Filby, P. William, Meyer, Mary K., Passenger and immigration lists index : a guide to published arrival records of about 500,000 passengers who came to the United States and Canada in the seventeenth, eighteenth, and nineteenth centuries. 1982-1985 Cumulated Supplements in Four Volumes Detroit, Mich. : Gale Research Co., 1985, Print (ISBN 0-8103-1795-8)

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Motto


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Motto



The motto was originally a war cry or slogan. Mottoes first began to be shown with arms in the 14th and 15th centuries, but were not in general use until the 17th century. Thus the oldest coats of arms generally do not include a motto. Mottoes seldom form part of the grant of arms: Under most heraldic authorities, a motto is an optional component of the coat of arms, and can be added to or changed at will; many families have chosen not to display a motto.

Motto: Fortis et fidelis
Motto Translation: Brave and faithful.


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Closse Family Crest Products


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Closse Family Crest Products




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See Also


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See Also




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Citations


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Citations



  1. ^ Filby, P. William, Meyer, Mary K., Passenger and immigration lists index : a guide to published arrival records of about 500,000 passengers who came to the United States and Canada in the seventeenth, eighteenth, and nineteenth centuries. 1982-1985 Cumulated Supplements in Four Volumes Detroit, Mich. : Gale Research Co., 1985, Print (ISBN 0-8103-1795-8)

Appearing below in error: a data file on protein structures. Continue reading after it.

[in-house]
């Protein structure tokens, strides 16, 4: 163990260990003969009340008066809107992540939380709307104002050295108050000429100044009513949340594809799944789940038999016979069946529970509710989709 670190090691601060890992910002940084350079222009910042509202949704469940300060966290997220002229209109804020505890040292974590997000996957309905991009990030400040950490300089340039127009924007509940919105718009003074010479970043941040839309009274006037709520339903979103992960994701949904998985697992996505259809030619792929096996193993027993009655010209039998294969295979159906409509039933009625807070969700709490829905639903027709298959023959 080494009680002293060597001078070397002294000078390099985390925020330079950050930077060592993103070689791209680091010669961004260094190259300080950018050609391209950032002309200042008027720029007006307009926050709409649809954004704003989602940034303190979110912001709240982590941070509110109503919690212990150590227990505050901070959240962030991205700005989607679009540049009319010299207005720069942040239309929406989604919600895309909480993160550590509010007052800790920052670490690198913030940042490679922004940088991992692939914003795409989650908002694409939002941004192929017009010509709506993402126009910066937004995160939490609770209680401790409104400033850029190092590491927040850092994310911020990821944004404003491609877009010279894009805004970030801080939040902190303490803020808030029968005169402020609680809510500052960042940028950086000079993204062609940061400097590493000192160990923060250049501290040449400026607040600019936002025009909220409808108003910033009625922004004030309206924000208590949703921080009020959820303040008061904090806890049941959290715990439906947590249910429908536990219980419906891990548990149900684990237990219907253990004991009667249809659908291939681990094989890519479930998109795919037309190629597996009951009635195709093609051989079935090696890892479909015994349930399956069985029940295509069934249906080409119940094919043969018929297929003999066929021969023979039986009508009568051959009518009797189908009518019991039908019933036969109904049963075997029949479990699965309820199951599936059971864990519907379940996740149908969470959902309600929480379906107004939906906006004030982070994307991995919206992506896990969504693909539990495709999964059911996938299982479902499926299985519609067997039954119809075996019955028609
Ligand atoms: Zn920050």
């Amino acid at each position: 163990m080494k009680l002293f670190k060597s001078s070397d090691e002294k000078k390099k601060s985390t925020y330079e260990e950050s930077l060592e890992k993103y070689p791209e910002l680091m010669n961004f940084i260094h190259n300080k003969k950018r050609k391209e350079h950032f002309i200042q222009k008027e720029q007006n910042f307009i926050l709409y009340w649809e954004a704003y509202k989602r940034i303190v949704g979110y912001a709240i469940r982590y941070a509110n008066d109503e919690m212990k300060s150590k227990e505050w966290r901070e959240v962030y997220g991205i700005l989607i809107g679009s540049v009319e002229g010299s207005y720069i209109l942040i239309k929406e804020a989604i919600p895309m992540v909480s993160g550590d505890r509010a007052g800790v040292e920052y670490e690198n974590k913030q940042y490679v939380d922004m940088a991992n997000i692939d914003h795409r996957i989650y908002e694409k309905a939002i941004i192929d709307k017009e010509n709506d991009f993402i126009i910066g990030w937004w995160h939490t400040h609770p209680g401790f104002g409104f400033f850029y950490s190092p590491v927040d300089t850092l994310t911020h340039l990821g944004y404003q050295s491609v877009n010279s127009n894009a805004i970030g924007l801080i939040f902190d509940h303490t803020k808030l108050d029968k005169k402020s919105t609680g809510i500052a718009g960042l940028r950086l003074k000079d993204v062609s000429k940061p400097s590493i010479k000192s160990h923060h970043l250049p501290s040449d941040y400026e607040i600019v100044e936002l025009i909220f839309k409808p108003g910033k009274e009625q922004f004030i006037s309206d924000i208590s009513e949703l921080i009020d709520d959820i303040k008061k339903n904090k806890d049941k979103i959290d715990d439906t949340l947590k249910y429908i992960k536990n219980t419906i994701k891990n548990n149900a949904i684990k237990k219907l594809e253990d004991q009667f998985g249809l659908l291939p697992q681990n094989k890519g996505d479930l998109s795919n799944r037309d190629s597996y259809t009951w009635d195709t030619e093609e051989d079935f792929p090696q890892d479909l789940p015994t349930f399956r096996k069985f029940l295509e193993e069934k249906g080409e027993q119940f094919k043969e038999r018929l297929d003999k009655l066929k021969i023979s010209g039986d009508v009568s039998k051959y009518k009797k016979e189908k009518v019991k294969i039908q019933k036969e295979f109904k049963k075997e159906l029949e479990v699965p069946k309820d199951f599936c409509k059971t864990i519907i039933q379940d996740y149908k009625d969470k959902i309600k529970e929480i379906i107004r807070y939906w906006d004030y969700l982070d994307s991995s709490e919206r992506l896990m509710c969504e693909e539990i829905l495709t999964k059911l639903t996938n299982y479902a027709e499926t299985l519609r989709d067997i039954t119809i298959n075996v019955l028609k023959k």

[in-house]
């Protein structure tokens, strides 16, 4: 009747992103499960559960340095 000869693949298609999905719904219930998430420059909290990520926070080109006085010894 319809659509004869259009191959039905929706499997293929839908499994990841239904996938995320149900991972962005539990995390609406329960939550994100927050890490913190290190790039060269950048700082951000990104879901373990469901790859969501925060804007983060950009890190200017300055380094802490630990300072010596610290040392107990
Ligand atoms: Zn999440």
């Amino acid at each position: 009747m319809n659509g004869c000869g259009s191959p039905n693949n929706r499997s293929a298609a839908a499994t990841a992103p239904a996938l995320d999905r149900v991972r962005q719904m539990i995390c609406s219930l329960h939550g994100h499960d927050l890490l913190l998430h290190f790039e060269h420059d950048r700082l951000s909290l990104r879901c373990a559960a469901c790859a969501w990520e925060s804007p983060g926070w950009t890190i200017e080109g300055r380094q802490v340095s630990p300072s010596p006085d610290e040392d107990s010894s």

Other References

  1. Bowman, George Ernest. The Mayflower Reader A Selection of Articales from The Mayflower Descendent. Baltimore: Genealogical Publishing. Print.
  2. Samuelsen, W. David. New York City Passenger List Manifests Index 1820 - 1824. North Salt Lake, Utah: Accelerated Indexing Systems International, 1986. Print.
  3. Holt, J.C. Ed. Domesday Studies. Woodbridge: Boydell, 1987. Print. (ISBN 0-85115-477-8).
  4. Hinde, Thomas Ed. The Domesday Book England's Heritage Then and Now. Surrey: Colour Library Books, 1995. Print. (ISBN 1-85833-440-3).
  5. Cook, Chris. English Historical Facts 1603-1688. London: MacMillan, 1980. Print.
  6. Bullock, L.G. Historical Map of England and Wales. Edinburgh: Bartholomew and Son, 1971. Print.
  7. Hanks, Hodges, Mills and Room. The Oxford Names Companion. Oxford: Oxford University Press, 2002. Print. (ISBN 0-19-860561-7).
  8. Dunkling, Leslie. Dictionary of Surnames. Toronto: Collins, 1998. Print. (ISBN 0004720598).
  9. Browning, Charles H. Americans of Royal Descent. Baltimore: Genealogical Publishing. Print.
  10. Hitching, F.K and S. Hitching. References to English Surnames in 1601-1602. Walton On Thames: 1910. Print. (ISBN 0-8063-0181-3).
  11. ...

The Closse Family Crest was acquired from the Houseofnames.com archives. The Closse Family Crest was drawn according to heraldic standards based on published blazons. We generally include the oldest published family crest once associated with each surname.

This page was last modified on 20 March 2013 at 09:18.